Just recieved this forwarded e-mail from Bill Crenshaw.
This week, we collected from all our sites in Missisquoi and St. Albans Bays and we received a sample from Station 25 from Vermont DEC, and a citizen sample from the Shipyard in Missisquoi Bay.
Although we continue to observe patchy surface clumps of cyanobacteria throughout Missisquoi Bay, this week, only the Rte 78 access was at Alert Level, with about 4,600 potentially toxic cells/mL and a mix of Anabaena, Microcystis and Aphanizomenon. The microcystin concentration was 1.3 µg/L, so we are back at Alert Level 1. We also collected a sample from Donaldson Point that had about 130,000 potentially toxic cells/mL and a mix of Anabaena, Microcystis and Aphanizomenon. Toxins will be run in the next assay.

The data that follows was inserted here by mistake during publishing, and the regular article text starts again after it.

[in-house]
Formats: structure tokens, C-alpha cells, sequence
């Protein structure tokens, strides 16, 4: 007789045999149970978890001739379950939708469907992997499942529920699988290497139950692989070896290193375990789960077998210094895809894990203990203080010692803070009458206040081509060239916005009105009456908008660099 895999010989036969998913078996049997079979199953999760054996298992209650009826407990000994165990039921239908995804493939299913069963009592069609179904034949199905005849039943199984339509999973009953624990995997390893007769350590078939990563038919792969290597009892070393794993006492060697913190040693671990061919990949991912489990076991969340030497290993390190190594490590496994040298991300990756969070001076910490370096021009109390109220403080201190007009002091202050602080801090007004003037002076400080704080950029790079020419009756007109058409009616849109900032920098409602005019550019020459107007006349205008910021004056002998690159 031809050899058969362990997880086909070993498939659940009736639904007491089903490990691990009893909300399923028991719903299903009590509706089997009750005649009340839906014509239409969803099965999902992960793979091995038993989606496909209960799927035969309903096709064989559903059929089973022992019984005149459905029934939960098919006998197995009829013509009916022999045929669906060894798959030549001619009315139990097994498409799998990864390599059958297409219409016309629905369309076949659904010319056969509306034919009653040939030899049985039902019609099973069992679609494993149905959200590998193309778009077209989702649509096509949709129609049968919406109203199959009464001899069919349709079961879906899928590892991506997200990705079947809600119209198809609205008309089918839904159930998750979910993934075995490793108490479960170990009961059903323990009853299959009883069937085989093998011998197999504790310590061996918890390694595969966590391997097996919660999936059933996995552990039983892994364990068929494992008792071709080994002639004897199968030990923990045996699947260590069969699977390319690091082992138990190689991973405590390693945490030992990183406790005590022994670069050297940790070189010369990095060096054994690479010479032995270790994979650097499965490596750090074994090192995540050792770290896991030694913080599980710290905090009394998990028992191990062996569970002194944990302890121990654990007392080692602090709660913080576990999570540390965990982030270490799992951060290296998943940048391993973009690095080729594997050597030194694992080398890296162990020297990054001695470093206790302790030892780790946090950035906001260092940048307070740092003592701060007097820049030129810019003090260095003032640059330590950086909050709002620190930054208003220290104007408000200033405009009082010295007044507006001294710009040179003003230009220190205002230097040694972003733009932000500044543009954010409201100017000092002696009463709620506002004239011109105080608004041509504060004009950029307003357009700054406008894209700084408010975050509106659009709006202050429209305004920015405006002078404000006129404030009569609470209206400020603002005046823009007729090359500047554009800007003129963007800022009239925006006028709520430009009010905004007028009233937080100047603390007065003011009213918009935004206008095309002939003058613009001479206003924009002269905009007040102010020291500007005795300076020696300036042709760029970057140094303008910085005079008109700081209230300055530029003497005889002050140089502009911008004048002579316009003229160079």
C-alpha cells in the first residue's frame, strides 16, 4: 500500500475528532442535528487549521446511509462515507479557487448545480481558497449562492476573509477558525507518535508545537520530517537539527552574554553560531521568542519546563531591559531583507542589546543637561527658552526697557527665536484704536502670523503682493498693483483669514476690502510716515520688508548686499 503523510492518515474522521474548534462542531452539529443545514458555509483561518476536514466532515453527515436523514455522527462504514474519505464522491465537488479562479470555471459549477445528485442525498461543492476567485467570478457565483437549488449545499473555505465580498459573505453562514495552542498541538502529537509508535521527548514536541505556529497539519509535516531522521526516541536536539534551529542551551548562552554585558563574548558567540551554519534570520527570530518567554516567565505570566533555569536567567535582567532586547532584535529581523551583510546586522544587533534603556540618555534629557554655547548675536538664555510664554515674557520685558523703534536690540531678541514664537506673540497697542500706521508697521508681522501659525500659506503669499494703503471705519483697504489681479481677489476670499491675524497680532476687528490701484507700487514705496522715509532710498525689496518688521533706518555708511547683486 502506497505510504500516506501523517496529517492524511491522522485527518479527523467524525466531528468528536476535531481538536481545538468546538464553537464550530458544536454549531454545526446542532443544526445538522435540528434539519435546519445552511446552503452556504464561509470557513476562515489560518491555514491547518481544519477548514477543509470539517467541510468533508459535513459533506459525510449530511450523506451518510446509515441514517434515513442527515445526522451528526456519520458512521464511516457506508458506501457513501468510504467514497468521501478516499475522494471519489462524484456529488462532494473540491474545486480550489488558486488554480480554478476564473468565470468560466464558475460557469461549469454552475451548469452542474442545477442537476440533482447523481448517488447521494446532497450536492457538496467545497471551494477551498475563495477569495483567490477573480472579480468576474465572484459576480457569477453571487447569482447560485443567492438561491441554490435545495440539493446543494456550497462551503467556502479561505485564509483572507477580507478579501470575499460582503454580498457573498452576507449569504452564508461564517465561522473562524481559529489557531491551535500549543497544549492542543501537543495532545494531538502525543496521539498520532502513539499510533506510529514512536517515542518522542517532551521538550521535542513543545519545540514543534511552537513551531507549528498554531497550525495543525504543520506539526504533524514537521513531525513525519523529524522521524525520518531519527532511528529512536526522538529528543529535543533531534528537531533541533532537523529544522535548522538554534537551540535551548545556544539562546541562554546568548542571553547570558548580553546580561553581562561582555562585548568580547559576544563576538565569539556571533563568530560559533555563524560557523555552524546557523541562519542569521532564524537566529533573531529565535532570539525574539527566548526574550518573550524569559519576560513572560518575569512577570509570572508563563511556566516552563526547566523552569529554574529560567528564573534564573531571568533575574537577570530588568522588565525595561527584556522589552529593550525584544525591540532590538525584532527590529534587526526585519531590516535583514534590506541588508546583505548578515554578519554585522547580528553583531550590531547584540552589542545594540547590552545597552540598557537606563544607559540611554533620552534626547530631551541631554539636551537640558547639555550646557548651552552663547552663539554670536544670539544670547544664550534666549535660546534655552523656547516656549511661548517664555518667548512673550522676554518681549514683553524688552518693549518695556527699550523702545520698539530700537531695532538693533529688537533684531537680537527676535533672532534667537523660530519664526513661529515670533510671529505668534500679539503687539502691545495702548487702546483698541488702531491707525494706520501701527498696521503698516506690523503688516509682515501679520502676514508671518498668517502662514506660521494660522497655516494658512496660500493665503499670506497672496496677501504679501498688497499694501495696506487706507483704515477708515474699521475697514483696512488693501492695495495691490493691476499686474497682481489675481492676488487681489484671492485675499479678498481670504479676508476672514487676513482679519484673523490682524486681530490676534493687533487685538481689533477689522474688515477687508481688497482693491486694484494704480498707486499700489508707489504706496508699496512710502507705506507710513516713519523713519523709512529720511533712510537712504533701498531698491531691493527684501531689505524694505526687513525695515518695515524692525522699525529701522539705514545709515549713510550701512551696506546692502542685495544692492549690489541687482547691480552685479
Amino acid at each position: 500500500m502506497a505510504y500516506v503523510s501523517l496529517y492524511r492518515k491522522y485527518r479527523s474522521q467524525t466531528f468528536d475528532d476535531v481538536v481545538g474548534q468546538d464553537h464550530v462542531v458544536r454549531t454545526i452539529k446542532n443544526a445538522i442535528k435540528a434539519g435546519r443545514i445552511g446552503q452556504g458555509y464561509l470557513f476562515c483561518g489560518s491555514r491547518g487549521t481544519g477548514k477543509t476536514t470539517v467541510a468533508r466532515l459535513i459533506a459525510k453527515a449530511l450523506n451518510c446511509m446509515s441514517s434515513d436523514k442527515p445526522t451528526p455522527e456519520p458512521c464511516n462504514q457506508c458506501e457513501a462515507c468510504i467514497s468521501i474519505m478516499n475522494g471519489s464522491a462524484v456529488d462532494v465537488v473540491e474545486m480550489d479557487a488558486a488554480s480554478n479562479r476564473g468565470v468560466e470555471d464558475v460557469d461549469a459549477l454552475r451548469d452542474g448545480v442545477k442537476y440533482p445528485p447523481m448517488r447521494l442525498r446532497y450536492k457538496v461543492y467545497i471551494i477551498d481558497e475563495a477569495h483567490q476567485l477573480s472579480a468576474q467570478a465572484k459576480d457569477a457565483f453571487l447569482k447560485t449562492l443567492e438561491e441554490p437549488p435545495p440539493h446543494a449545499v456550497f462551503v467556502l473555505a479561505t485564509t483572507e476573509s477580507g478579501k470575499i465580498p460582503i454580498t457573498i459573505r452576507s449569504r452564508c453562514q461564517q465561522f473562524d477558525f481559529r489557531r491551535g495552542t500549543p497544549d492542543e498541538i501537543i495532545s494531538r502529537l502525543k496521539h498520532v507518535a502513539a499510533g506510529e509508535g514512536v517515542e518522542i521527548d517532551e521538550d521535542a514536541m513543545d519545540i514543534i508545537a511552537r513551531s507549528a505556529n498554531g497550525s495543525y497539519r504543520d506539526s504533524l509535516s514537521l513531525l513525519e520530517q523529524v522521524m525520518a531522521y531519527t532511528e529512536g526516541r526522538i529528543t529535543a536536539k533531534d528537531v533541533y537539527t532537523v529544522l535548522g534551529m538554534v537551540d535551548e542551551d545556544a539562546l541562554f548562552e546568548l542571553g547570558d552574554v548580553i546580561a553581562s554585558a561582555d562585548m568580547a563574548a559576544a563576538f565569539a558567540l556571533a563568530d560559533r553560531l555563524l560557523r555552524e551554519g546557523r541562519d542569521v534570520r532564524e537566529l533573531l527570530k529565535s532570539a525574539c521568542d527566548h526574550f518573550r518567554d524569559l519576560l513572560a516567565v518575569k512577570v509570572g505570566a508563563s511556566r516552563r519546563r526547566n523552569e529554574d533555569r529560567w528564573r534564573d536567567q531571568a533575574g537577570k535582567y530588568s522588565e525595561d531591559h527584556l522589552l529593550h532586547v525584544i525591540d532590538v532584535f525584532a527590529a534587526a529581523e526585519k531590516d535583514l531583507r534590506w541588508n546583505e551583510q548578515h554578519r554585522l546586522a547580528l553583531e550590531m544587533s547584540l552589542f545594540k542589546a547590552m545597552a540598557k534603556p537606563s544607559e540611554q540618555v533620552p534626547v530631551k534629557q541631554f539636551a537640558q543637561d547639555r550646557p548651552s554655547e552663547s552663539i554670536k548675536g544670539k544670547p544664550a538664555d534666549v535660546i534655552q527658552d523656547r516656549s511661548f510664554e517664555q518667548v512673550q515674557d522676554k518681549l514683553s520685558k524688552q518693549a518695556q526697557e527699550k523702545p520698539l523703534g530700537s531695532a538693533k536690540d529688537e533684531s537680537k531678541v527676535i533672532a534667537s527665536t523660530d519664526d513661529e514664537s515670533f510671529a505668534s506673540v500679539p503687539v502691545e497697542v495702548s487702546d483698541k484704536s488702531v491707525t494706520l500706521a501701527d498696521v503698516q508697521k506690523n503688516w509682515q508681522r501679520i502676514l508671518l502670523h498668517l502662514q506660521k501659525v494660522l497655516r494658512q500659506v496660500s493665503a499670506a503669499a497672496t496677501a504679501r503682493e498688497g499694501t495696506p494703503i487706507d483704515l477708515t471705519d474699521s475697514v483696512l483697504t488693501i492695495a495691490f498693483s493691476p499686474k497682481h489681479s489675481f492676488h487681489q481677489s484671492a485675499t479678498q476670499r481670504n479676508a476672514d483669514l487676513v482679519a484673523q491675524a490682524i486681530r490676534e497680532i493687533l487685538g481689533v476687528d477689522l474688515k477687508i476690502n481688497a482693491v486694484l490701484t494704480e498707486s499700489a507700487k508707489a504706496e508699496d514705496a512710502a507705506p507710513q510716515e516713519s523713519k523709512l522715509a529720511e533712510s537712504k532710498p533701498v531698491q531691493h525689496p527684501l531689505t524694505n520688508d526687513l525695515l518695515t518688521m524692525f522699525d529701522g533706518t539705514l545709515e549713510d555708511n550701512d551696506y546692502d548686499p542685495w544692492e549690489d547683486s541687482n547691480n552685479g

There is also a Melosira bloom going on in Missisquoi Bay that may be confusing to some –if you aren’t familiar, all algae can look the same.
All other sites tested at the Quantitative Level.
I expect that blooms will continue to come and go as the season winds down and the lake continues to cool. When the winds are calm in the bright sunshine, there will be surface accumulations. At night and with wind, the algae will be dispersed. Duck hunters should continue to be vigilant and keep their dogs out of the water if they see any visible algae in the water.
Mary C. Watzin
Dean and Professor
Rubenstein School of Environment and Natural Resources
Aiken Center, 81 Carrigan Dr.
University of Vermont
Burlington, VT 05405
Phone (802) 656-4280 (main), Fax (802)656-8683
They might get my guns, but they're gonna get the bullets first!!